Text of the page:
In the scheduling of visitations for 2021, our first priority will be covering those very many 2020 visitations which had to be cancelled. We bishops will also be re-convening the regional zoom conversations with clergy across our diocese, and in some form the Wednesday video meditations as well.
I said back at the beginning that my decisions would be at every turn careful and cautious. That may have been frustrating for some of you. But I ask you also to go slowly, be careful, take small steps first. I think this is how we live with COVID. I think it is how we beat it.
There is a litany of names, victims of institutional violence against Black people in America, that we carry with us all the time. Certain names, of those who have in some way so fully captured the hearts and imaginations and grief of people that their memories have been lifted above the unending background of racist killing and lives lost to become for us icons of violated innocence, powerful reminders across time of the high cost of American racism. In his day, Emmett Till was one of those names, whose lynching lit the spark that ignited the Civil Rights movement. The martyrs of Alabama and Mississippi and all who fell in the struggle for equal rights. Martin Luther King of course. Our own days have provided more names than we can bear, to shine among them in that constellation: Michael Brown, Eric Garner, Sandra Bland, Trayvon Martin, Deborah Danner. And more.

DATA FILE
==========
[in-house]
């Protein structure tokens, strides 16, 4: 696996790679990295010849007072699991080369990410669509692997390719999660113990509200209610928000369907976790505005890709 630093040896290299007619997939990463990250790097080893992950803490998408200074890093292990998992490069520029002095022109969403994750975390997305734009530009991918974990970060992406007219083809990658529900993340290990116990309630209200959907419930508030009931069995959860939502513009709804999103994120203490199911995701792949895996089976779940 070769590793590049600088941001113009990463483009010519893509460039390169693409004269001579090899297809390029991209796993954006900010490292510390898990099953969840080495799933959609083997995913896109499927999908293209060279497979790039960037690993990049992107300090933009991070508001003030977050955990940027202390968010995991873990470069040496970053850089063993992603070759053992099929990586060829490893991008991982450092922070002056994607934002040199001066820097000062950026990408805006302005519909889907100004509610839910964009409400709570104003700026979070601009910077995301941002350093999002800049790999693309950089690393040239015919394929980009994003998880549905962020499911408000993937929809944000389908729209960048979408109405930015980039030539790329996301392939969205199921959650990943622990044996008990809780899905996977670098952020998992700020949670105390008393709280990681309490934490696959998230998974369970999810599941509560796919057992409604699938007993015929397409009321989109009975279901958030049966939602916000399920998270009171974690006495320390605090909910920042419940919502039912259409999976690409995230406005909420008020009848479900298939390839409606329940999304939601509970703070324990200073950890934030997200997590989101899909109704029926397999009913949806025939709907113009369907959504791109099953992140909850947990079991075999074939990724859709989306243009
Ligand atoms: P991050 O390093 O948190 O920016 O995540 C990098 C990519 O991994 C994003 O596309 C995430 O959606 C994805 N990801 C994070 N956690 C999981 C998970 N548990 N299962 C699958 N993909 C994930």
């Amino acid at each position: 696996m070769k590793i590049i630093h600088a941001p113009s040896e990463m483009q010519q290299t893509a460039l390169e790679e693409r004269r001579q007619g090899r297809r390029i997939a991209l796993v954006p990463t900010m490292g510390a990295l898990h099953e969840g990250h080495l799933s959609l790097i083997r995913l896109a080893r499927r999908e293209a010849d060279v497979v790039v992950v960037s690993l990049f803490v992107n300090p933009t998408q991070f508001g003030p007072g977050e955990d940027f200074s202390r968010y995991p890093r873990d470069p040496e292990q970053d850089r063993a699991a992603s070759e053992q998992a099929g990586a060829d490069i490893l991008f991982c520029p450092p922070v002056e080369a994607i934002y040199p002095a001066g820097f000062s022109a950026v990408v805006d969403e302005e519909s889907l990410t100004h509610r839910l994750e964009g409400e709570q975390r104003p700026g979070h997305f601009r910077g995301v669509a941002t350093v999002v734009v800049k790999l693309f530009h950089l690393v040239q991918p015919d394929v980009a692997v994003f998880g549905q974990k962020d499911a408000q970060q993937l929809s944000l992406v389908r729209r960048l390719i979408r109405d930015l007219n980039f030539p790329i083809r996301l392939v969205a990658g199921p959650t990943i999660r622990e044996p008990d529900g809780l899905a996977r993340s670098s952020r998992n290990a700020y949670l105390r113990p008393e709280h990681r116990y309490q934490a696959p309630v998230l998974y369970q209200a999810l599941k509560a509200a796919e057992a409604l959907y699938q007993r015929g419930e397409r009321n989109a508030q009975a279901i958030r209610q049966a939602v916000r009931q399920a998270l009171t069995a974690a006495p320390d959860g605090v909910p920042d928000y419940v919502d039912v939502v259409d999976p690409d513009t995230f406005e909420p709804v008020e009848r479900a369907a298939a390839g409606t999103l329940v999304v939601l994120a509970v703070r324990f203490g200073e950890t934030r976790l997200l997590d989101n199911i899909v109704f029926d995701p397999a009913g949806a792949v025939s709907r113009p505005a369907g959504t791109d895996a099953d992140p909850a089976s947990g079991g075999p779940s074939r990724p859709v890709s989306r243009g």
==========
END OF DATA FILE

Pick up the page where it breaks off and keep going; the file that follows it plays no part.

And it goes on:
And over the last six months, the Martyrs of 2020. The front page of today's New York Times features a lengthy and rewarding portrait of Breonna Taylor, shot in her bed in Kentucky back in March. Her killing and that of Ahmaud Arbery while jogging through a white neighborhood three weeks earlier, and most especially the murder of George Floyd under the knee of a brutal police officer, became the catalyst for what have been continuing nightly protests across America which have signaled for three months that we have reached and passed a tipping point, beyond which there is no going back. These people have been taken, but their names now occupy a hallowed place in the minds and hearts of America. On the last day of May, in the week following the death of George Floyd, Bishops Allen and Mary joined me in a letter to the diocese entitled "White Supremacy Meets the Beloved Community." We joined our voices to the outrage felt by all of you in our churches and communities. And that outrage, and the protests, have continued to characterize the three months which have followed. During that time America lost in a single day the gentle, powerful, prophetic Civil Rights leaders Congressman John Lewis and the Reverend C.T. Vivian. When John Lewis died, it felt that our country, and maybe the world, paused, stopped, took a breath, and marked together the passing of one of the greatest among us. We may perhaps not see a saint of his grace and stature among us again in our lives. As a bold public witness, the words "Black Lives Matter" are painted now in giant yellow letters on some of the most significant streets of American cities. And the insistence over these months, never stilled, that Black Lives Matter, and the strident backlash against that claim have given us a season in which to reflect more deeply what those words mean, and what they mean in an America far from fully redeemed.